As we promised in our manifesto we are introducing a ‘triple lock’ to protect pensioners. In future pensions will rise with the higher of earnings, 2.5% or inflation. This year because RPI will be higher than CPI it will rise with RPI, in future the inflation measure will be CPI. The standard minimum income guarantee in Pension Credit will be increased in line with RPI this year so that the poorest pensioners receive the full benefit of the rise in the Basic State Pension. We believe that it is only fair that pensioners are guaranteed a decent pension from the state on which to live.
Tackling Child Poverty
We believe that every child deserves a fair star in life. And this budget keeps a commitment to tackling child poverty in meaningful way. Despite this Budget representing an unprecedented fiscal consolidation the Coalition Government has taken action to ensure that there is no measurable impact on child poverty. This has been achieved by committing a further £2bn in to the Child Element of tax credits. The coalition also remains committed to introducing the Pupil Premium – which will give more money to the pupils and schools that need it the most.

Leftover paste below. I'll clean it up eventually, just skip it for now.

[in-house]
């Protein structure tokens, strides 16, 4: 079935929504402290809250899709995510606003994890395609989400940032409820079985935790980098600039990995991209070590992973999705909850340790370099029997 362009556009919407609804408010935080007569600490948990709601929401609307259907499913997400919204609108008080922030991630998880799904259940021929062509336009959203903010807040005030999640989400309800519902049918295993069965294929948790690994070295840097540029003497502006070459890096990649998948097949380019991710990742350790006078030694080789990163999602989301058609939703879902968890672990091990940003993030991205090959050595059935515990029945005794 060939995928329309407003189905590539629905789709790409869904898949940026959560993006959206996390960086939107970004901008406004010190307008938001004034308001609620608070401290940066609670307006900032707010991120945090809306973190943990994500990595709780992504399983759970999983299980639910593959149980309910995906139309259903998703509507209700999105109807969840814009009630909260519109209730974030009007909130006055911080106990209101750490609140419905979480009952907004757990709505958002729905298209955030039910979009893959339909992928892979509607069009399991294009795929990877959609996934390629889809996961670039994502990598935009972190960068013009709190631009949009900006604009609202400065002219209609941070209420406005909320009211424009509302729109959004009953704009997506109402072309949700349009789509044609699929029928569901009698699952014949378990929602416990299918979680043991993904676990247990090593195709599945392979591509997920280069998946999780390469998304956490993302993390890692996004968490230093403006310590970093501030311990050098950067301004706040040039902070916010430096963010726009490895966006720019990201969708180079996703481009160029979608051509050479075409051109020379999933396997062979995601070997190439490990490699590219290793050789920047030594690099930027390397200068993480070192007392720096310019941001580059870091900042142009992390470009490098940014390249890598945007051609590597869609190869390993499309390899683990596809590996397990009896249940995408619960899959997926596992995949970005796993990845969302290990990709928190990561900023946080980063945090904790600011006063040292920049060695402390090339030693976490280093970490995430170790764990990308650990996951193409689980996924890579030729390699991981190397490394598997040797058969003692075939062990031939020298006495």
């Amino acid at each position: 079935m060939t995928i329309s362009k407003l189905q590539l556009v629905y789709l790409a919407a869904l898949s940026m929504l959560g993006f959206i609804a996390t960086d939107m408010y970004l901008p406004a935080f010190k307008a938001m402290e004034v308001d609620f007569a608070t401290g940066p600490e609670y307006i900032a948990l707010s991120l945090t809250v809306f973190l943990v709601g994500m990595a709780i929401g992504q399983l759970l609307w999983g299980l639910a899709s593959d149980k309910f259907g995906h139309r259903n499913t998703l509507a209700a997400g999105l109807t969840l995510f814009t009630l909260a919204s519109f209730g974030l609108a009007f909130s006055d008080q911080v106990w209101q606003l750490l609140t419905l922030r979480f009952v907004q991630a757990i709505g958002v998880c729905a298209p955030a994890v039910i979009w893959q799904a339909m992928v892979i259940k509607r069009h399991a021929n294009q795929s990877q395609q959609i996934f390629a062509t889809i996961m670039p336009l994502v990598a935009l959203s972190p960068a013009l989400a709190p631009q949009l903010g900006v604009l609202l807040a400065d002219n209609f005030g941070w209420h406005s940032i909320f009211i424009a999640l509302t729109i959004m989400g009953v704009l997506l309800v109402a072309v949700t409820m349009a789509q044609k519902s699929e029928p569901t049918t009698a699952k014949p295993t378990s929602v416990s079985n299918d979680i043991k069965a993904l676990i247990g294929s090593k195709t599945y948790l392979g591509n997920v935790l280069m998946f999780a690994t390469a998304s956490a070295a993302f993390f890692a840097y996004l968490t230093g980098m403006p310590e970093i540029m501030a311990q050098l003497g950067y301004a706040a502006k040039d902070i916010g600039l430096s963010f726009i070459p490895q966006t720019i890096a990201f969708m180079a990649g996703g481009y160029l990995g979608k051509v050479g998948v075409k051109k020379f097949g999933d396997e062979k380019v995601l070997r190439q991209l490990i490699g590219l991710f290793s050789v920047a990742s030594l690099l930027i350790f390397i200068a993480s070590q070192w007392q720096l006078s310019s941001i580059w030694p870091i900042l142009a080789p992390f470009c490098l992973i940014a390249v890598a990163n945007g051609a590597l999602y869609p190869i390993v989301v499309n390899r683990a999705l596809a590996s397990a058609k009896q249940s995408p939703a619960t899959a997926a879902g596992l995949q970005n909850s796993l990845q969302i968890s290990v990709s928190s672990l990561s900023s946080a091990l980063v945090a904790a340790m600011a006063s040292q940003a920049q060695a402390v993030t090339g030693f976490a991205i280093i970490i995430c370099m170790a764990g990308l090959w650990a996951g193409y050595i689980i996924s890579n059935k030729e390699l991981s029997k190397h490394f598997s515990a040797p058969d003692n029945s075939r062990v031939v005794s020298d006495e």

We believe that climate change is one of the most serious threats that the world faces and the Coalition Government has pledged to make this the greenest government ever. The Coalition Government is committed to:
o providing the right incentives for low carbon investment. The Government will publish proposals in the autumn to reform the climate change levy in order to provide more certainty and support to the carbon price;
o creating a Green Investment Bank. Detailed proposals of which will be provided after the Spending Review; and
o establishing the Green Deal for households, to help individuals invest in home energy efficiency improvements that can pay for themselves from the savings in energy bills.
Rebalancing the economy
The Coalition Budget introduces a bank levy (based on balance sheet size), which will raise £2.5bn a year. It is only fair that that the banks pay their fair share back to the taxpayers who helped bail them out. This will contribute to tax cuts for all other types of business. Corporation tax will be cut from 28% to 24%, over 4 years, with 1% cut each year. The small companies rate will not rise to 22% in April 2009 as proposed by Labour, instead it will be cut to 20%.